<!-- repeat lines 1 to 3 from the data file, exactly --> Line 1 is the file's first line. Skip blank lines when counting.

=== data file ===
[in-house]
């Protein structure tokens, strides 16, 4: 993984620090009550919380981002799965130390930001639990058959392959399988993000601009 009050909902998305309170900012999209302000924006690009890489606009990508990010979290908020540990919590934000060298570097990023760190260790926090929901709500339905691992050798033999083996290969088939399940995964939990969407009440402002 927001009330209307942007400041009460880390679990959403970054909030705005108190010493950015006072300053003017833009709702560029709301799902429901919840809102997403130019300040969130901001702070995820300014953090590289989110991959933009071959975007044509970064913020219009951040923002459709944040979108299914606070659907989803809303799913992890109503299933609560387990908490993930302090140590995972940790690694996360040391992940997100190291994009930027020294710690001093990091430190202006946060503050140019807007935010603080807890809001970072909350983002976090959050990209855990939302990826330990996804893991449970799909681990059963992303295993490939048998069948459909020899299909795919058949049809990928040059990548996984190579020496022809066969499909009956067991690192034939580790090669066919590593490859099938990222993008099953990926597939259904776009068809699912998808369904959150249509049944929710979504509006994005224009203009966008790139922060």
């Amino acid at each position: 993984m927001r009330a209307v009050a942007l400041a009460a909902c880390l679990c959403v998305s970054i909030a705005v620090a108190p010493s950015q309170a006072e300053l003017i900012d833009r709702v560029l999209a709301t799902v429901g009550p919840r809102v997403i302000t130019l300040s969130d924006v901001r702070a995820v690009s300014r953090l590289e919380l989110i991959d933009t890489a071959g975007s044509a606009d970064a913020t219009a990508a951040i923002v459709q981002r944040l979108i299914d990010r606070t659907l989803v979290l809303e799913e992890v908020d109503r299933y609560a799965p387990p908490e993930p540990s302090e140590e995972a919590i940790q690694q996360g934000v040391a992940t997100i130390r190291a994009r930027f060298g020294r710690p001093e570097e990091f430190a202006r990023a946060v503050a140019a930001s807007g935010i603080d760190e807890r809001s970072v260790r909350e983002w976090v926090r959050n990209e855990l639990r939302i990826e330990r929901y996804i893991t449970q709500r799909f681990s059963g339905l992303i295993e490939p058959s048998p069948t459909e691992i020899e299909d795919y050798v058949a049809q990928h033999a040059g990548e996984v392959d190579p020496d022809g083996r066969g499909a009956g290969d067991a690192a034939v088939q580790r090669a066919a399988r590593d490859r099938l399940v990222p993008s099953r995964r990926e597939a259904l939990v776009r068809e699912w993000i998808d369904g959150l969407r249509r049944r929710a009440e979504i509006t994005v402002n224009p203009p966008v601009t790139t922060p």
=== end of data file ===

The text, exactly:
[in-house]
């Protein structure tokens, strides 16, 4: 993984620090009550919380981002799965130390930001639990058959392959399988993000601009 009050909902998305309170900012999209302000924006690009890489606009990508990010979290908020540990919590934000060298570097990023760190260790926090929901709500339905691992050798033999083996290969088939399940995964939990969407009440402002 927001009330209307942007400041009460880390679990959403970054909030705005108190010493950015006072300053003017833009709702560029709301799902429901919840809102997403130019300040969130901001702070995820300014953090590289989110991959933009071959975007044509970064913020219009951040923002459709944040979108299914606070659907989803809303799913992890109503299933609560387990908490993930302090140590995972940790690694996360040391992940997100190291994009930027020294710690001093990091430190202006946060503050140019807007935010603080807890809001970072909350983002976090959050990209855990939302990826330990996804893991449970799909681990059963992303295993490939048998069948459909020899299909795919058949049809990928040059990548996984190579020496022809066969499909009956067991690192034939580790090669066919590593490859099938990222993008099953990926597939259904776009068809699912998808369904959150249509049944929710979504509006994005224009203009966008790139922060």
């Amino acid at each position: 993984m927001r009330a209307v009050a942007l400041a009460a909902c880390l679990c959403v998305s970054i909030a705005v620090a108190p010493s950015q309170a006072e300053l003017i900012d833009r709702v560029l999209a709301t799902v429901g009550p919840r809102v997403i302000t130019l300040s969130d924006v901001r702070a995820v690009s300014r953090l590289e919380l989110i991959d933009t890489a071959g975007s044509a606009d970064a913020t219009a990508a951040i923002v459709q981002r944040l979108i299914d990010r606070t659907l989803v979290l809303e799913e992890v908020d109503r299933y609560a799965p387990p908490e993930p540990s302090e140590e995972a919590i940790q690694q996360g934000v040391a992940t997100i130390r190291a994009r930027f060298g020294r710690p001093e570097e990091f430190a202006r990023a946060v503050a140019a930001s807007g935010i603080d760190e807890r809001s970072v260790r909350e983002w976090v926090r959050n990209e855990l639990r939302i990826e330990r929901y996804i893991t449970q709500r799909f681990s059963g339905l992303i295993e490939p058959s048998p069948t459909e691992i020899e299909d795919y050798v058949a049809q990928h033999a040059g990548e996984v392959d190579p020496d022809g083996r066969g499909a009956g290969d067991a690192a034939v088939q580790r090669a066919a399988r590593d490859r099938l399940v990222p993008s099953r995964r990926e597939a259904l939990v776009r068809e699912w993000i998808d369904g959150l969407r249509r049944r929710a009440e979504i509006t994005v402002n224009p203009p966008v601009t790139t922060p």